It was easier to drink, higher in alcohol, and barely lingered on the palate. Its crisp, dry taste mimicked those of classic German beers with a distinctively Japanese appeal. The meteoric success of Asahi Super Dry led Asahi to surpass Kirin in both sales and profitability and inspired the trend of dry Japanese lagers that continues to this day.
Asahi Super Dry is, well, super dry. Its clean, crisp flavor has a little hint of bitterness, but this beer’s defining characteristic is its dryness. Super Dry lacks the maltiness and fruity sweetness of some old-school European-style beers and is certainly less robust than Kirin Ichiban. Super Dry has a much cleaner and crisper taste than Kirin Ichiban, and an infamously minimal aftertaste. Asahi Super Dry is a very drinkable, enjoyable beer, perfect for a warm summer’s day or a bowl of ramen.
Kirin Ichiban has a stronger, fuller palate reminiscent of bread and hops. There are buttery notes to the taste of this beer, and a fuller body with similarly low levels of bitterness. While Asahi Super Dry is brewed with rice as a key ingredient, the 100% malt brewing of this beer gives it more body and breadth by comparison. It has gently soothing malt notes, and a bolder, bigger flavor than Asahi Super Dry.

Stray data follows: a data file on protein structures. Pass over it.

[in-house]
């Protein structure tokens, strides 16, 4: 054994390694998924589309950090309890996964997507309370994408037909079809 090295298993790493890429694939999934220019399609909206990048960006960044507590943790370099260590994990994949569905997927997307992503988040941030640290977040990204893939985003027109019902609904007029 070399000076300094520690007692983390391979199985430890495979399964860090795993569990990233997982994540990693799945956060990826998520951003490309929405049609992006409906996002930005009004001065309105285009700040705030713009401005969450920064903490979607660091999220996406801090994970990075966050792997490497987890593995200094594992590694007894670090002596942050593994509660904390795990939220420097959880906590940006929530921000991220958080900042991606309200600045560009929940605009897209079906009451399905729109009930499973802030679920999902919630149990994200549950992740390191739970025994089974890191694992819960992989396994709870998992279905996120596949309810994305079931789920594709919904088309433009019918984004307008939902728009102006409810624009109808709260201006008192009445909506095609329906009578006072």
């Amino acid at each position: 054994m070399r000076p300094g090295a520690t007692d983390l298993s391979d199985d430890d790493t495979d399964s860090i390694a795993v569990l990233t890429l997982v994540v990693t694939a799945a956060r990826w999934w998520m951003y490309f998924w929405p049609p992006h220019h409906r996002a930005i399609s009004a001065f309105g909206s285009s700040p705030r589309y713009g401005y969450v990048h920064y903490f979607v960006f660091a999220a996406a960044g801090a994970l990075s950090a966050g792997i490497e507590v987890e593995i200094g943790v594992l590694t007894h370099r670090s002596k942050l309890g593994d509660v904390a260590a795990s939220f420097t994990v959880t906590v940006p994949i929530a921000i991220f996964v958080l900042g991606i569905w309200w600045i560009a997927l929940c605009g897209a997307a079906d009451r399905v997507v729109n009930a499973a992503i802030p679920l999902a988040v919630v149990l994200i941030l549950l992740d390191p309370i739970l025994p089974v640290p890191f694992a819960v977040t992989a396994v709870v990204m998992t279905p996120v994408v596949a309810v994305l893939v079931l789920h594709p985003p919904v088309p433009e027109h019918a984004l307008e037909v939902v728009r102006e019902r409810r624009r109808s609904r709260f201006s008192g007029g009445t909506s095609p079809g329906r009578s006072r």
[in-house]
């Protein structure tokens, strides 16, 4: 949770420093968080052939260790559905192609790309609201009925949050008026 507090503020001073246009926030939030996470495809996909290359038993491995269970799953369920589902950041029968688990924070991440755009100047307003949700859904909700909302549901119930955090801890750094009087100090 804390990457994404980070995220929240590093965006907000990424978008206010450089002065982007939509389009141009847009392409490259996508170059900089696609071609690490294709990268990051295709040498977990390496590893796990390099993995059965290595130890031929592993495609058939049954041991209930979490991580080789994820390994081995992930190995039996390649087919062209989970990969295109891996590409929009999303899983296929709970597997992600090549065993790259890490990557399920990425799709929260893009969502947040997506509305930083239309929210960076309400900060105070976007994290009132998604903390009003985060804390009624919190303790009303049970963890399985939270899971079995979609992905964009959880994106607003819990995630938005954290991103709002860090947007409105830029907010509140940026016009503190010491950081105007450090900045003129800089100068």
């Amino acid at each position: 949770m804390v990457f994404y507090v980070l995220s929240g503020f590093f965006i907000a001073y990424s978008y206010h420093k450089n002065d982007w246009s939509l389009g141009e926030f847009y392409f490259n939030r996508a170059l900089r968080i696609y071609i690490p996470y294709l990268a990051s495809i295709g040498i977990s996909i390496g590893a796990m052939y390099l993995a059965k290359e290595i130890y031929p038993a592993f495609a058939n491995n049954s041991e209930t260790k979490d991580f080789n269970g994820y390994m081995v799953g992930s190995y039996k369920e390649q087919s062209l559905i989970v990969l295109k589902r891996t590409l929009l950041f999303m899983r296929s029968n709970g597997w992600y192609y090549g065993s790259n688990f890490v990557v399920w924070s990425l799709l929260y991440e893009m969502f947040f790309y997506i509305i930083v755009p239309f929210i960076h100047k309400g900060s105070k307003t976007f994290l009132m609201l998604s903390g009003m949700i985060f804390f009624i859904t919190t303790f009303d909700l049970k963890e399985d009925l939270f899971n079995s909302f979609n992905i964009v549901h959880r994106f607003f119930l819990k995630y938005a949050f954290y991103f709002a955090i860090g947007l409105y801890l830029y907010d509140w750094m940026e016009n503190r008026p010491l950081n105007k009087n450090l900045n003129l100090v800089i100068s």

Asahi Super Dry has a thin, delicate mouthfeel with a pleasant amount of tingle and tickle on the tongue. It’s not quite as fizzy as Ichiban, but still a pleasant experience.
Kirin Ichiban’s mouthfeel is a little prickly. Although this beer doesn’t look that fizzy, it feels quite carbonated. This pleasant tongue-tingling nicely complements this beer’s light malty flavor.
Asahi Super Dry has a smell not unlike that of a freshly opened box of cereal! Faint grain notes and some malty sweetness give this a nicely subtle smell.
Kirin Ichiban’s aroma is more complex. Its smell might actually be more complex than its taste! Upon smelling this beer, you’ll notice distinct notes of hops, a faint whisper of sweet German banana, and just a touch of freshly cut grass in the background. Like Super Dry, this subtle aroma is a great introduction to such an easy-drinking beer.